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Scarlet Letter (Hawthorne) - Book Reviews

Book Reviews
(Classic works have few, if any, mainstream press reviews online. See Amazon and Barnes & Noble for helpful customer reviews.)

The Scarlet Letter, a romantic work of fiction in a historical setting is considered Nathaniel Hawthorne's magnum opus. Set in 17th-century Puritan Boston during the years 1642 to 1649, it tells the story of Hester Prynne, who conceives a daughter through an adulterous affair and struggles to create a new life of repentance and dignity. Throughout the book, Hawthorne explores themes of legalism, sin, and guilt.... The book's immediate and lasting success are due to the way it addresses spiritual and moral issues from a uniquely American standpoint. In 1850, adultery was an extremely risque subject, but because Hawthorne had the support of the New England literary establishment, it passed easily into the realm of appropriate reading. It has been said that this work represents the height of Hawthorne's literary genius; dense with terse descriptions. It remains relevant for its philosophical and psychological depth, and continues to be read as a classic tale on a universal theme.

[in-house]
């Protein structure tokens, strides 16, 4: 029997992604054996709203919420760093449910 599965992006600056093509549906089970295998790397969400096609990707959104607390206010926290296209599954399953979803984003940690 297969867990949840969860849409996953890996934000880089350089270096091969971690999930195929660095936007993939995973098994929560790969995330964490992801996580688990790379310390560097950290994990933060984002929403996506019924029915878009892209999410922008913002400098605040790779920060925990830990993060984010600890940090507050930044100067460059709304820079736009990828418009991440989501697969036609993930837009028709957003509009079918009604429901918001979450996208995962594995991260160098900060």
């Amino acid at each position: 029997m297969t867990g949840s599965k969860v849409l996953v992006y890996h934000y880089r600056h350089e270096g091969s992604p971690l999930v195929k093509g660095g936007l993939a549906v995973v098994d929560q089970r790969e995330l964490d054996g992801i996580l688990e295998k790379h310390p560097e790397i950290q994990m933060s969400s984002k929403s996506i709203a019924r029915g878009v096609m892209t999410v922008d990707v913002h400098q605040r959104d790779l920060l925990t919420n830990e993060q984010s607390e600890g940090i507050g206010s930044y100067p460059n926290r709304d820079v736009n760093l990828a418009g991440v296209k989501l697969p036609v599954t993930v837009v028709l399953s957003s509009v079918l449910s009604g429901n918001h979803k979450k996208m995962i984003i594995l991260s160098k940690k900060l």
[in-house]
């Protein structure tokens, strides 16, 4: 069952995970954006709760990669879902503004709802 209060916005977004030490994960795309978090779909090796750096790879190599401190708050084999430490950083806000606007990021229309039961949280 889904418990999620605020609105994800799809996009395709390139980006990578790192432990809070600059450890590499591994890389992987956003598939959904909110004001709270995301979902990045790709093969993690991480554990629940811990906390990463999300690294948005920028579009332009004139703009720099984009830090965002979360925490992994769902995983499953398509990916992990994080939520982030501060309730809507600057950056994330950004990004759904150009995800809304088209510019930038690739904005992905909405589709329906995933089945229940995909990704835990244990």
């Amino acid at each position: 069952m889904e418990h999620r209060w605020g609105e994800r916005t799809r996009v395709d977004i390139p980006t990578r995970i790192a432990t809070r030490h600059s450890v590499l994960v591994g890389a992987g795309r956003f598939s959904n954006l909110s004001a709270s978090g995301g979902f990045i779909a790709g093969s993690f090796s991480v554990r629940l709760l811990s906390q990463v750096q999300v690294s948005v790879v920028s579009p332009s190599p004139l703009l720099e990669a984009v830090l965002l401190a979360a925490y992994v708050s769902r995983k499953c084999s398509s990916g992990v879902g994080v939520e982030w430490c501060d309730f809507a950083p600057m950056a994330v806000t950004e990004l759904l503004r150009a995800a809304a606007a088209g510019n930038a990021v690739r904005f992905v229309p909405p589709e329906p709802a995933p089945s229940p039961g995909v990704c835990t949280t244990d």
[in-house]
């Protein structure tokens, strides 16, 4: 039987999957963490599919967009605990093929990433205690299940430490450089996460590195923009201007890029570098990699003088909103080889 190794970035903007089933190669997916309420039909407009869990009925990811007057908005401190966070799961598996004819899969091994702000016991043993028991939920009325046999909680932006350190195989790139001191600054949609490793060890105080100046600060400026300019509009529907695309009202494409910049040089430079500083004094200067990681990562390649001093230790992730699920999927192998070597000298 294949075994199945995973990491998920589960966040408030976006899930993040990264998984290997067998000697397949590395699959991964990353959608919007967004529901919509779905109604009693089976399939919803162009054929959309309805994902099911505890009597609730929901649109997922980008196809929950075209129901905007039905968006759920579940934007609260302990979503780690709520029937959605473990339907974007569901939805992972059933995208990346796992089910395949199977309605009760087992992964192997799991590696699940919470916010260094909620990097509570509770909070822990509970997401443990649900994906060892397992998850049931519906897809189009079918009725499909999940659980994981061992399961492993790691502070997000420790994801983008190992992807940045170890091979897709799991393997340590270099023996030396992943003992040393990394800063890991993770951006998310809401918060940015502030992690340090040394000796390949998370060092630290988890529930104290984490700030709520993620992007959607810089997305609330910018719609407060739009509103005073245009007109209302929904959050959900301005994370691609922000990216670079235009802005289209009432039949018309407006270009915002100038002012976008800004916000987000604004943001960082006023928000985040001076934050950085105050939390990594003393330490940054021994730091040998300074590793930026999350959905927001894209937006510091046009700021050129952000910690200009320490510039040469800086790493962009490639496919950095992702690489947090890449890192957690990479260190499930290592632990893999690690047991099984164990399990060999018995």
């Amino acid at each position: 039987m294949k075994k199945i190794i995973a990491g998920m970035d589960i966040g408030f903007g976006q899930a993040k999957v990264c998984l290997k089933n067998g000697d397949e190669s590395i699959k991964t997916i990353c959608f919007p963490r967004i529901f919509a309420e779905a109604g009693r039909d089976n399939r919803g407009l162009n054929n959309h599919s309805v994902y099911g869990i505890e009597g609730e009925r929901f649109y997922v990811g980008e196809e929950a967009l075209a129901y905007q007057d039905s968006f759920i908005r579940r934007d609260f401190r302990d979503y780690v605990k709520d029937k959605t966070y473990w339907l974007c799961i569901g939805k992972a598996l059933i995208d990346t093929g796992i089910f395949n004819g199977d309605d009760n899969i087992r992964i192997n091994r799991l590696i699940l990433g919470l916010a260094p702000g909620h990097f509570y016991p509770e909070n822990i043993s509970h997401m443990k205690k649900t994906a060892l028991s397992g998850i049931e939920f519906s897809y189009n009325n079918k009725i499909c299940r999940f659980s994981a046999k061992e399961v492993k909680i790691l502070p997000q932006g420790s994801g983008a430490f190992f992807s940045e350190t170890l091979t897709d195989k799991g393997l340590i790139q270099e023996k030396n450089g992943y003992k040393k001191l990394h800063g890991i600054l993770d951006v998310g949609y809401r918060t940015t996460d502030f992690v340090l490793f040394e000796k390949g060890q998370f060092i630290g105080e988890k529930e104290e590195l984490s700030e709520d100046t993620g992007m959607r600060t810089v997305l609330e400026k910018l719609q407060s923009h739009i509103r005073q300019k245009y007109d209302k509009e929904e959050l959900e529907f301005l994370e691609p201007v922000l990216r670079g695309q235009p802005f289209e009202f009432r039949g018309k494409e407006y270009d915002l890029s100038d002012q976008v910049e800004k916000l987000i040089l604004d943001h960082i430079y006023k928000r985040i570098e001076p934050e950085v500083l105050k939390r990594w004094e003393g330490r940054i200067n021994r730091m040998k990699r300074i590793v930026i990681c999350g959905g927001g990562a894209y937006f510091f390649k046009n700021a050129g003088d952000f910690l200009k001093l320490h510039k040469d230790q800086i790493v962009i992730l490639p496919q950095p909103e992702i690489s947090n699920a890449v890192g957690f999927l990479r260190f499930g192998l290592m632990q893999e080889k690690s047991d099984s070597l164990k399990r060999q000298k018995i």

Literary Classics Press


The style of Hawthorne is purity itself. His tone is singularly effective—wild, plaintive, thoughtful, and in full accordance with his themes... We look upon him as one of the few men of indisputable genius to whom our country has as yet given birth.
Edgar Allan Poe (said of Hawthorne generally)


It is beautiful, admirable, extraordinary; it has in the highest degree that merit which I have spoken of as the mark of Hawthorne's best things--an indefinable purity and lightness of conception...One can often return to it; it supports familiarity and has the inexhaustible charm and mystery of great works of art
Henry James


If we have a national heroine of our version of the Protestant will in America, then it must be Hester Prynne, Hawthorne's triumph.
Harold Bloom




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